On that note, take its second YouTube account as an example. Here, short quirky video responses are posted to individual consumers. Some of them suggest which style to choose, other just say thanks for ordering (see below)… It doesn’t get much more personal than that.

In fact, ensuring satisfaction is seemingly seeded throughout the company’s business model. A wealth of innovative tech functions on its website help decision-making; rotating model shots for instance, or better yet, a virtual try-on tool.

And there’s also a service that enables shoppers to order five pairs of glasses to try-on for free at home. That may not seem about marketing directly, but the delivery encourages users to post photos of their options to Facebook. According to co-founder Neil Blumenthal, the average post then receives five comments, helping to publicise the products further.

The company is also tapping into the physical vs digital world in quirkier ways. Tomorrow its taking its love of Instagram onto the streets with a photo walk around New York. Following the success of a similar event held in January, it invites consumers to join for an “afternoon photo scavenger hunt beginning at Washington Square Park at 3:30pm, ending at our headquarters with Imperial Woodpecker Sno-balls”. Contest categories include ‘signs of summer’, ‘hotdog’ and ‘looking up’. Should make for some great Instagram content, not to mention further affinity with its fans.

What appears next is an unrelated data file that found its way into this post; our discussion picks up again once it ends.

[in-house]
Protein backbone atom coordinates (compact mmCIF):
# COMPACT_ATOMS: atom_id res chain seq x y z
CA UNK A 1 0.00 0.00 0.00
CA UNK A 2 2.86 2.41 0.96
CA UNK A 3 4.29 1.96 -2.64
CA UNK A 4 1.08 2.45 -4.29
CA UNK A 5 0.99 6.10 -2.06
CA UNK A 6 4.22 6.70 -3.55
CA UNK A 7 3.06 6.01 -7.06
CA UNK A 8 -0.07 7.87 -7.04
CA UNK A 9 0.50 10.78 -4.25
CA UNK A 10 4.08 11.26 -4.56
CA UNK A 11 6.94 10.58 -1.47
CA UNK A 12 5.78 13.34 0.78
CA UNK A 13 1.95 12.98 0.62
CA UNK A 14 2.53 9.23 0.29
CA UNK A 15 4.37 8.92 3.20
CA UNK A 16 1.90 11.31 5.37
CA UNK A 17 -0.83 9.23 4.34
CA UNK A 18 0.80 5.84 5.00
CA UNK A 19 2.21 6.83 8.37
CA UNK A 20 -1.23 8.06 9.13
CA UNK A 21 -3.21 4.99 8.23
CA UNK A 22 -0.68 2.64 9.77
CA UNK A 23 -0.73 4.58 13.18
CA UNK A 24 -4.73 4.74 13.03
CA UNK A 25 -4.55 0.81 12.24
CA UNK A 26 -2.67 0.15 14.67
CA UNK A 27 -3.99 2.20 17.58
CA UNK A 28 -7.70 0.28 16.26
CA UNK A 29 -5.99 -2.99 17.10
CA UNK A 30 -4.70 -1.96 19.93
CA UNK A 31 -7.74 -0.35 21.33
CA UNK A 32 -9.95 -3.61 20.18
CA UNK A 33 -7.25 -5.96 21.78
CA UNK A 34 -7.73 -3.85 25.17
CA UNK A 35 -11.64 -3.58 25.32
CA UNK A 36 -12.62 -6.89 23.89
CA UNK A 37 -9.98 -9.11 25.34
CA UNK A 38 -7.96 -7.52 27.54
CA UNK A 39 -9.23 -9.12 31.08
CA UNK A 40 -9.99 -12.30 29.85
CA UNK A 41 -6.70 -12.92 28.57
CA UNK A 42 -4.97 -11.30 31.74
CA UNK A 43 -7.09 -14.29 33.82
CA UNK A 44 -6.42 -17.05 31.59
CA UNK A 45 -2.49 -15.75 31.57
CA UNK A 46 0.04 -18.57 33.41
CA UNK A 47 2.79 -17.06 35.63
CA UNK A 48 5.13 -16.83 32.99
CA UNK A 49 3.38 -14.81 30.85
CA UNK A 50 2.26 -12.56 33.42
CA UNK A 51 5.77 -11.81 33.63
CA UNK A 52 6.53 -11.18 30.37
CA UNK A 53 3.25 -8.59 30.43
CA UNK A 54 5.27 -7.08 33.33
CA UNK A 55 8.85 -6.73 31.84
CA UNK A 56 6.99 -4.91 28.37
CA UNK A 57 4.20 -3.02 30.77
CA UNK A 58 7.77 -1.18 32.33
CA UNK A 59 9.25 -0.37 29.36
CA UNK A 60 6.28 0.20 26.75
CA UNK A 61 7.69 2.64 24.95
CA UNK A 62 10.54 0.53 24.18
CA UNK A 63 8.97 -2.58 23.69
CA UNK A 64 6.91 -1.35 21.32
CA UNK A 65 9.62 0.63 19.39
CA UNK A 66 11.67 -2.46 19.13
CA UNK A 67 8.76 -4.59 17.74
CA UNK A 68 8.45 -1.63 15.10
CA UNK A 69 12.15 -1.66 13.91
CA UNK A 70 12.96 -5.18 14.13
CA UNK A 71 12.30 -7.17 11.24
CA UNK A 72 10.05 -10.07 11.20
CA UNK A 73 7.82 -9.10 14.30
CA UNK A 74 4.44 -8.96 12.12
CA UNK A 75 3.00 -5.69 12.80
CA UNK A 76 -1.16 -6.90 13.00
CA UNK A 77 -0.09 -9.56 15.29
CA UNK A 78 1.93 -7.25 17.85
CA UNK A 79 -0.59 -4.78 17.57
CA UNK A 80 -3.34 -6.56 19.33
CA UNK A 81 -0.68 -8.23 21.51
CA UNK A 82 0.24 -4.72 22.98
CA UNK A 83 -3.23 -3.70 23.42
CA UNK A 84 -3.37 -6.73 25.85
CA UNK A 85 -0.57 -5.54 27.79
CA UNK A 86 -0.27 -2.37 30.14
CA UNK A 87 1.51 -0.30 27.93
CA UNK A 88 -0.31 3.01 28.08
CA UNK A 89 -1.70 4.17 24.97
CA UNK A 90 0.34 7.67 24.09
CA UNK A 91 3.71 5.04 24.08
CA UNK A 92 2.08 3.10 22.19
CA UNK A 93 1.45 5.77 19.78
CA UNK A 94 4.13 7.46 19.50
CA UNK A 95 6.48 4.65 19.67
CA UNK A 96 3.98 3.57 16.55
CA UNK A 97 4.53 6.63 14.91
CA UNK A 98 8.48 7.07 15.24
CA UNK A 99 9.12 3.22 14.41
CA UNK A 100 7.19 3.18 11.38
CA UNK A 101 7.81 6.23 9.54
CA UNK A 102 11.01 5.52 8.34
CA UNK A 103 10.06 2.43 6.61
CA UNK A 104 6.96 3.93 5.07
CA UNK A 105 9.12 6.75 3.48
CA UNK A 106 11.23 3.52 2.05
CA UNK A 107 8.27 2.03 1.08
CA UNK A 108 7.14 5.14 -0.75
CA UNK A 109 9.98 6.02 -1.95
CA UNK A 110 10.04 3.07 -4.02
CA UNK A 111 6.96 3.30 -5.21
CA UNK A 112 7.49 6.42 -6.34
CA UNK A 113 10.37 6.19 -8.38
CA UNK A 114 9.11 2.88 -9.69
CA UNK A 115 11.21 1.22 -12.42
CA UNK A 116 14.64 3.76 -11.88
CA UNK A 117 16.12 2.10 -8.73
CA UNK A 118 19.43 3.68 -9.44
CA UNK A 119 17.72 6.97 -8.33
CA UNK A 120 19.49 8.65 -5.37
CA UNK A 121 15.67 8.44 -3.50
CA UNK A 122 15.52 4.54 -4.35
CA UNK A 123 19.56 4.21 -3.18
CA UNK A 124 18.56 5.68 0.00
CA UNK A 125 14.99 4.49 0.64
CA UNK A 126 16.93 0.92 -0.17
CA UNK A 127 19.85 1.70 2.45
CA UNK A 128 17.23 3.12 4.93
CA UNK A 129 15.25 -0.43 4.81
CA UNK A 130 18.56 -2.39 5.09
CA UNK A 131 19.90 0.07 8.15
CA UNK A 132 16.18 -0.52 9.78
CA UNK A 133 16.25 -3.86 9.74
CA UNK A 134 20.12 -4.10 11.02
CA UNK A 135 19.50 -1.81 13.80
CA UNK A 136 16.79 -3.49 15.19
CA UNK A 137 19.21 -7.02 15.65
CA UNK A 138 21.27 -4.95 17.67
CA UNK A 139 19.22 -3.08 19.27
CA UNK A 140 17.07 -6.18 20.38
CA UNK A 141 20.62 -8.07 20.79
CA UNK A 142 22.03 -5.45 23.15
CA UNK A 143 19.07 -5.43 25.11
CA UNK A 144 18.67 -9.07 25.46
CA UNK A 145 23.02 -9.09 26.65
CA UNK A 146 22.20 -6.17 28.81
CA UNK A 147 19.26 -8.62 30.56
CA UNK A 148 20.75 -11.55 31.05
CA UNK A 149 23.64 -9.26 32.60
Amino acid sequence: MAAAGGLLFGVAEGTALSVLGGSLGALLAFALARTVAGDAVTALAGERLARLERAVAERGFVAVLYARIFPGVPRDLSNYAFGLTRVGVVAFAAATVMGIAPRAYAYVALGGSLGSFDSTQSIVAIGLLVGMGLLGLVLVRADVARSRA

If you still weren’t sure whether this is a good company to learn from, they also support a Buy One Get One model – for every pair of glasses sold they provide a pair to someone else in need, check it out. And why not order five pairs to try while you’re at it; I just did.

Brazil’s new luxury focus: IHT #hotlux and more in summary

22 Nov

Over the past couple of weeks I’ve been completely and utterly engrossed in both attending and then writing up everything from the International Herald Tribune’s annual Luxury conference, which was held this year in São Paulo.

I was lucky enough while I was there to spend a few extra days immersing myself in everything to do with how the fashion / retail industry operates – meeting with everyone from ad agencies and local brand owners, to publishers, editors, bloggers and sales assistants. I was blown away.

Here’s an attempt at summarising everything I learnt:

Rising middle class and growth of luxury brands

– Brazil has a rising middle class. There are currently 100m people considered in this category, up from 50m less than five years ago. By 2014, Carlos Jereissati, CEO of Iguatemi, says there will be 120m, or 60% of the population. That’s a lot of growth.

– That and the fact the country has a new sense of economic stability – 7.5% growth in 2010 –  remaining relatively unscathed while Europe and the US have weakened in the global crisis, means the luxury industry is thriving here. And the country’s presence on the global stage is only set to increase further as the eyes of the world turn to it in 2014 and 2016 for the FIFA World Cup and Olympics respectively.